The Subtle Art Of Not Giving a F*ck: A Counterintuitive Approach to Living a Good Life

I’ve been following Mark’s blog for years and is one of my favorite writers online today. Mark approaches self-improvement from a completely different angle than most and thinks in a very stoic way that I resonate with. His new book is the best I’ve read in 2017. To me, Stoicism has always been the art knowing what to–and what not to–give a fuck about. That’s what Mark’s book is about. He’s as painfully honest as he is outrageously funny. I find his honesty to be refreshing and fulfilling. When everyone else out there is trying to sell you some cheap, perfect, feel-good theory advice… Mark delivers the honest, practical, real world advice that you need to hear. 

It’s a book about moving lightly despite your heavy burdens, resting easier with your greatest fears, laughing at your tears as you cry them. This book will not teach you how to gain or achieve, but rather how to lose and let go. It will teach you to give fewer fucks.

First, Break All The Rules: What The World’s Greatest Managers Do Differently

A friend of mine who owns a successful real-estate company texted me the other day and told me to get this book ASAP. Management is an intangible skill so it can be hard to clearly define sometimes. This book does a great job of breaking management down into what great managers “Do” and “Don’t do.” So far it is the best book I’ve found on the subject.

“A manager must be able to do four activities extremely well: select a person, set expectations, motivate the person, and develop the person. These four activities are the manager’s most important responsibilities. You might have all the vision, charisma, and intelligence in the world, but if you cannot perform these four activities well, you will never excel as a manager.”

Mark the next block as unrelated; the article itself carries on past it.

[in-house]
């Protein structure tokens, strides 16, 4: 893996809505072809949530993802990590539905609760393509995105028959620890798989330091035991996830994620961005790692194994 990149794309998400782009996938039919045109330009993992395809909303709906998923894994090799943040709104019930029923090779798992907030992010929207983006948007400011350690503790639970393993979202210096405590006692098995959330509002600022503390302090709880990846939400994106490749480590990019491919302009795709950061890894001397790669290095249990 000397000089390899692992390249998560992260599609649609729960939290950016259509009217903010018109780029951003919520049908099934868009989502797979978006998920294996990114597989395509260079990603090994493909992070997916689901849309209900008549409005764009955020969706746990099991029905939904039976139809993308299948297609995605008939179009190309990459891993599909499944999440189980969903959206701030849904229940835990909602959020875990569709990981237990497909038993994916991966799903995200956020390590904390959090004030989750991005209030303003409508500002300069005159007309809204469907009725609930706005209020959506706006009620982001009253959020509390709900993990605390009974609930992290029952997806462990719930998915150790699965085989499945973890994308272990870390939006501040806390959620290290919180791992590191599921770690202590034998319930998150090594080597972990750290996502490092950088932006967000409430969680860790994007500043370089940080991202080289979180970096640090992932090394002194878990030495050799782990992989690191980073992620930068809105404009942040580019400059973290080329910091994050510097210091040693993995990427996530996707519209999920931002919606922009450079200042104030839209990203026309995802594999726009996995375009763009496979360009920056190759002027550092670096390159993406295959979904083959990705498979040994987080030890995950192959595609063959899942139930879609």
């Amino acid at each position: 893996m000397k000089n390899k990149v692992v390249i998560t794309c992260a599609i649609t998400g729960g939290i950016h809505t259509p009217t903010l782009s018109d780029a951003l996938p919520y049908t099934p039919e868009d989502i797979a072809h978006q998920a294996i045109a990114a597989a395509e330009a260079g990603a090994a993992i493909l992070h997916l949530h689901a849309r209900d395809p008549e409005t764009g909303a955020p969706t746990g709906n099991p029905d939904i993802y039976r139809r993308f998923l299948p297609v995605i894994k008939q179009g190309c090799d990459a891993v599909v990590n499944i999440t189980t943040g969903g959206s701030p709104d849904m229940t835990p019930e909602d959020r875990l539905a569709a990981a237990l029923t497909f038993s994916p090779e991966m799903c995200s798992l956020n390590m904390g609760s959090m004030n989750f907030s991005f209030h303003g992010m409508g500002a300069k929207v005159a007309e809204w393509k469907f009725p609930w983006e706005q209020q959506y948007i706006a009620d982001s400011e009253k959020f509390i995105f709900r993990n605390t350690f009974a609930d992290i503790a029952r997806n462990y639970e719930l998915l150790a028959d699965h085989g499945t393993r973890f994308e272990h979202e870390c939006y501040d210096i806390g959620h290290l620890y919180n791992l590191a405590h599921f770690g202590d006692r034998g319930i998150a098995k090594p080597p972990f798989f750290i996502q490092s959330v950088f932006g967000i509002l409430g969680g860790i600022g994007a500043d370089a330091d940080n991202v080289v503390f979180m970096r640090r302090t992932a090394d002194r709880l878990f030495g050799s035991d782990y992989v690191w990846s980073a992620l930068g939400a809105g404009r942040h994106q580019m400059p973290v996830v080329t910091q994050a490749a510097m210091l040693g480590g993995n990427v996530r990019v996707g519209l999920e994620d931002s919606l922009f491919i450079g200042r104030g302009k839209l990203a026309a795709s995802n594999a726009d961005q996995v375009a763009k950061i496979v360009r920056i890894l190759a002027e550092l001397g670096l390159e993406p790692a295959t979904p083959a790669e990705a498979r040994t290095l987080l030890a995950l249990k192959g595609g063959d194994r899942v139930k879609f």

The Lombardi Rules: 26 Lessons From The World’s Greatest Coach

The average person has a “good enough” mentality. That will not take you to elite levels of success. Coach Lombardi says you should always strive for perfection. You may never execute perfectly but the expectation has to be perfection. That’s the only way to maintain an elite level of excellence in everything you do. You’ll find a lot more great thoughts on leadership in this book.

Leaders Eat Last: Why Some Teams Pull Together and Others Don’t

This book is all about leadership in the work place. The chapter on the 4 happiness chemicals in our brain (Endorphins, Dopamine, Serotonin, & Oxytocin) is worth buying the book alone. Here’s the biggest leadership lesson I took away:

The role of the leader is not to bark commands and be completely accountable for the success or failure of the mission. It is a leader’s job instead to take responsibility for the success of each member of his crew. It is the leader’s job to ensure that they are well trained and feel confident to perform their duties.

To give them responsibility and hold them accountable to advance the mission. If the captain provides direction and protection, the crew will do what needs to be done to advance the mission.